By Hira Saiyed TDT1
Ramadan’s in full swing here. It’s currently 3:30 pm and I’ve come to the point that even the sludge in the lake seems extremely appetizing… I hope I get over this stage very quickly, because the last thing I plan to do is die of cholera.
Anyway, life in TIP is moving on by fits and starts. The beginning of Ramadan saw one of the worst natural disasters in world history. The earthquake that rocked half the nation causing the death of thousands came as a completely unforeseen tragedy, and it is to the credit of the Pakistani nation that we are coping with it as maturely as we possibly can. Many of our students took the time to go to the PAF museum and lend a hand in anyway possible. Those who couldn’t go contributed as much as they could…needless to say, everyone did all that was in their power to make a difference and though it obviously isn’t enough, at least we can say we tried.
In fact, the entire world, it seems, is getting a proper beating from Mother Nature. Hurricanes hit the United States of America, Earthquakes rocked South Asia and floods drowned areas of China and Bangladesh. I remember watching a movie (” the Day After Tomorrow,” I think), and getting pretty freaked out by the hurricanes, floods and ice storms hitting the earth. Well, it seems that for once, Hollywood actually is foreseeing the future; too bad it couldn’t have foreseen something cheerful.
But all that is beside the point. What I was planning to get at eventually was that it’s events like these that bring out the best, and the worst, in people. The best saw thousands of people going to the PAF museum to contribute their time, money and effort; and the worst saw people giving away expired medicine, torn and damaged clothing or simply being indifferent to the cause. You see, there are a lot of people in this world, and not all of them are particularly good.
There are some, for example, who find it amusing to torture and then kill lizards. I hear it’s the latest trend among the so-called men at TIP to find lizards and murder them in the most inhuman way possible. Just recently I walked out of class to see one hanging by its neck from a tree, and a crowd standing around looking pretty pleased with itself. On asking a member of my class (I will conceal her identity out of common decency) why this atrocity was carried out, I get the reply, “don’t you know, it’s sawaab to kill lizards and girgits. Go look it up in the Quran.”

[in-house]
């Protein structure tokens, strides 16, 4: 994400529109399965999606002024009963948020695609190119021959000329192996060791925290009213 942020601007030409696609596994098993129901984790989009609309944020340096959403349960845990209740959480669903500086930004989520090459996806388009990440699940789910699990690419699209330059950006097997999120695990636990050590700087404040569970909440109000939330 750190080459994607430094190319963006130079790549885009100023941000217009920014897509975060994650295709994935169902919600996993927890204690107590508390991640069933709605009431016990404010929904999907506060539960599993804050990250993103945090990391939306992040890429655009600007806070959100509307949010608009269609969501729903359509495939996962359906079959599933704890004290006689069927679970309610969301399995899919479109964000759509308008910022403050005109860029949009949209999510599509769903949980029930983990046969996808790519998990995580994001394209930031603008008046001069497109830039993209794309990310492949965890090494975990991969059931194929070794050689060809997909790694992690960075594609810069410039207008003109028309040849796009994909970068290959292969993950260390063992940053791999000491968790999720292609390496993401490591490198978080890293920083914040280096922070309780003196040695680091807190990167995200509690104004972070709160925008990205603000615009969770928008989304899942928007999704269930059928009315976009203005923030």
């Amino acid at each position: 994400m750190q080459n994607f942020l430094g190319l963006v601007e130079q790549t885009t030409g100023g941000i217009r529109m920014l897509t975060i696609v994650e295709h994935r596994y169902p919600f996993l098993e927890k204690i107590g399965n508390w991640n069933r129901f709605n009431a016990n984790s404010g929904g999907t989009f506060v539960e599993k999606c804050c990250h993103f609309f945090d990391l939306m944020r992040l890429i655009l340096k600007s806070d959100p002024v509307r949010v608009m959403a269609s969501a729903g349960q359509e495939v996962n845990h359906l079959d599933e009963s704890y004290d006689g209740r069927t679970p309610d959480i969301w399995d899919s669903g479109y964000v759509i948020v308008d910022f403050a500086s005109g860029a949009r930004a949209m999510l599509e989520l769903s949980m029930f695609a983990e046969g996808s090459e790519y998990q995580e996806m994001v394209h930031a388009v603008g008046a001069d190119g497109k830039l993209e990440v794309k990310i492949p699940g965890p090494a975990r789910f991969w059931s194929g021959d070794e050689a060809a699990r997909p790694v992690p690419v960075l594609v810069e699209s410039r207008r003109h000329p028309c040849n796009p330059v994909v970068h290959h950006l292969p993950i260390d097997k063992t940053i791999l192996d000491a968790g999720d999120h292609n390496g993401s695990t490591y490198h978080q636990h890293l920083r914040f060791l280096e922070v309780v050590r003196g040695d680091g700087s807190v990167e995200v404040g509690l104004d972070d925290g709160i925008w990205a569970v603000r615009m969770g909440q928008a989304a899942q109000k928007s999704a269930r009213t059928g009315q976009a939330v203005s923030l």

Which is what I did. Here are the results:
Ayaats pertaining to the killing of lizards: zero
Ayaats concerning lizards: zero
Ayaats allowing the torture and killing of any animal: (yes, you guessed it) zero.
There is nothing in the Quran that permits the purposeless killing of any animal whatsoever. In fact, even the hunting of birds and animals for the sake of game is strictly prohibited. Considering that Islam is the sort of religion that forbids the cutting of large trees, it defies logic that it will allow the killing of any creature, be it halaal, haraam or anything. So why did these people blame their act on God?
Let me wax philosophical for a bit: isn’t it becoming a habit of ours, as Muslims, to blame everything we do on either Islam or the West? For example, right now we can say that it’s sawaab to kill a lizard, it’s in the Quran… further on we can also cry out that it’s sawaab to bomb London, it’s in the Quran (in fact, I think that’s already been done.) I don’t know, but when God drops us in hell, He’ll probably blame us for not reading the Quran properly.